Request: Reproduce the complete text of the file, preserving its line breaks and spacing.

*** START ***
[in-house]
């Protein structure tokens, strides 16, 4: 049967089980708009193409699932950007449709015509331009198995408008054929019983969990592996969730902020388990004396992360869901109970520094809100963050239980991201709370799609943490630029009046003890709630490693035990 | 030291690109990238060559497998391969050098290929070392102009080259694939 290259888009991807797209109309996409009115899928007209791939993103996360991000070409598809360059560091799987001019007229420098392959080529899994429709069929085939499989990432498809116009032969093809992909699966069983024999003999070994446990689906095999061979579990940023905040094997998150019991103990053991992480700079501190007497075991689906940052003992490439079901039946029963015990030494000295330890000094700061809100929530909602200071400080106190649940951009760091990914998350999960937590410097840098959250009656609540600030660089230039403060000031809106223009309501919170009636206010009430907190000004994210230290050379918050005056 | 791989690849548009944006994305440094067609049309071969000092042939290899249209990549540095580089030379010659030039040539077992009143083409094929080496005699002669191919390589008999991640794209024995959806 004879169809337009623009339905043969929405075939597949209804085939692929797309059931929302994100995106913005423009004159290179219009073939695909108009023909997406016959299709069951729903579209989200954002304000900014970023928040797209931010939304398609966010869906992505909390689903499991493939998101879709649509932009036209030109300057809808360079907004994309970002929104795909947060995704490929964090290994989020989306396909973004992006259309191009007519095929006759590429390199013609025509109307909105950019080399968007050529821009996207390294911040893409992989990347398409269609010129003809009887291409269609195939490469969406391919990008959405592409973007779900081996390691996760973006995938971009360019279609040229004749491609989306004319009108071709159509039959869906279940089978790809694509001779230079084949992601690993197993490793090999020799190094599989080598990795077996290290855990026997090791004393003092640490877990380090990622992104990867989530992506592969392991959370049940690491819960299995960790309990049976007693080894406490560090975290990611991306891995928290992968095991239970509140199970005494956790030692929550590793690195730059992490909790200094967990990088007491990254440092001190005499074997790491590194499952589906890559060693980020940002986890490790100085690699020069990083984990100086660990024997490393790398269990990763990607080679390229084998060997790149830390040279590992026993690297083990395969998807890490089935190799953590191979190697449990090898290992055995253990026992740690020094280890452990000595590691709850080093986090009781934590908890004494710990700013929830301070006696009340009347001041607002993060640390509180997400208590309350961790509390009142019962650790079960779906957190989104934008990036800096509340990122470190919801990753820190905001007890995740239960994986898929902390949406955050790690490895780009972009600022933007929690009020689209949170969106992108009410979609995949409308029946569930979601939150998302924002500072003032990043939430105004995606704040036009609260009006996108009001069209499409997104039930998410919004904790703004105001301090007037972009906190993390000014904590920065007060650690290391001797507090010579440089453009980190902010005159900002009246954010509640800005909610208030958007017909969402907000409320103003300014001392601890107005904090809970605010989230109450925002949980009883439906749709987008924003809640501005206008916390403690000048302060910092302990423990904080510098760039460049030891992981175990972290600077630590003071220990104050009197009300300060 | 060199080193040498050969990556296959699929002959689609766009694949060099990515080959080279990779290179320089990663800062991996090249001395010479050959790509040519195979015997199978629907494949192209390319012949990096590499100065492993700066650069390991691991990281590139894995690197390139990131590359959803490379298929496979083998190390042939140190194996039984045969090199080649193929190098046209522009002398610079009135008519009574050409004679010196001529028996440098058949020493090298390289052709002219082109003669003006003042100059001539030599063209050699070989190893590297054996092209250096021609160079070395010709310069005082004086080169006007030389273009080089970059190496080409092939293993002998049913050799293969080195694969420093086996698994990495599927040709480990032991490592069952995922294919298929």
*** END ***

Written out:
[in-house]
């Protein structure tokens, strides 16, 4: 049967089980708009193409699932950007449709015509331009198995408008054929019983969990592996969730902020388990004396992360869901109970520094809100963050239980991201709370799609943490630029009046003890709630490693035990 | 030291690109990238060559497998391969050098290929070392102009080259694939 290259888009991807797209109309996409009115899928007209791939993103996360991000070409598809360059560091799987001019007229420098392959080529899994429709069929085939499989990432498809116009032969093809992909699966069983024999003999070994446990689906095999061979579990940023905040094997998150019991103990053991992480700079501190007497075991689906940052003992490439079901039946029963015990030494000295330890000094700061809100929530909602200071400080106190649940951009760091990914998350999960937590410097840098959250009656609540600030660089230039403060000031809106223009309501919170009636206010009430907190000004994210230290050379918050005056 | 791989690849548009944006994305440094067609049309071969000092042939290899249209990549540095580089030379010659030039040539077992009143083409094929080496005699002669191919390589008999991640794209024995959806 004879169809337009623009339905043969929405075939597949209804085939692929797309059931929302994100995106913005423009004159290179219009073939695909108009023909997406016959299709069951729903579209989200954002304000900014970023928040797209931010939304398609966010869906992505909390689903499991493939998101879709649509932009036209030109300057809808360079907004994309970002929104795909947060995704490929964090290994989020989306396909973004992006259309191009007519095929006759590429390199013609025509109307909105950019080399968007050529821009996207390294911040893409992989990347398409269609010129003809009887291409269609195939490469969406391919990008959405592409973007779900081996390691996760973006995938971009360019279609040229004749491609989306004319009108071709159509039959869906279940089978790809694509001779230079084949992601690993197993490793090999020799190094599989080598990795077996290290855990026997090791004393003092640490877990380090990622992104990867989530992506592969392991959370049940690491819960299995960790309990049976007693080894406490560090975290990611991306891995928290992968095991239970509140199970005494956790030692929550590793690195730059992490909790200094967990990088007491990254440092001190005499074997790491590194499952589906890559060693980020940002986890490790100085690699020069990083984990100086660990024997490393790398269990990763990607080679390229084998060997790149830390040279590992026993690297083990395969998807890490089935190799953590191979190697449990090898290992055995253990026992740690020094280890452990000595590691709850080093986090009781934590908890004494710990700013929830301070006696009340009347001041607002993060640390509180997400208590309350961790509390009142019962650790079960779906957190989104934008990036800096509340990122470190919801990753820190905001007890995740239960994986898929902390949406955050790690490895780009972009600022933007929690009020689209949170969106992108009410979609995949409308029946569930979601939150998302924002500072003032990043939430105004995606704040036009609260009006996108009001069209499409997104039930998410919004904790703004105001301090007037972009906190993390000014904590920065007060650690290391001797507090010579440089453009980190902010005159900002009246954010509640800005909610208030958007017909969402907000409320103003300014001392601890107005904090809970605010989230109450925002949980009883439906749709987008924003809640501005206008916390403690000048302060910092302990423990904080510098760039460049030891992981175990972290600077630590003071220990104050009197009300300060 | 060199080193040498050969990556296959699929002959689609766009694949060099990515080959080279990779290179320089990663800062991996090249001395010479050959790509040519195979015997199978629907494949192209390319012949990096590499100065492993700066650069390991691991990281590139894995690197390139990131590359959803490379298929496979083998190390042939140190194996039984045969090199080649193929190098046209522009002398610079009135008519009574050409004679010196001529028996440098058949020493090298390289052709002219082109003669003006003042100059001539030599063209050699070989190893590297054996092209250096021609160079070395010709310069005082004086080169006007030389273009080089970059190496080409092939293993002998049913050799293969080195694969420093086996698994990495599927040709480990032991490592069952995922294919298929």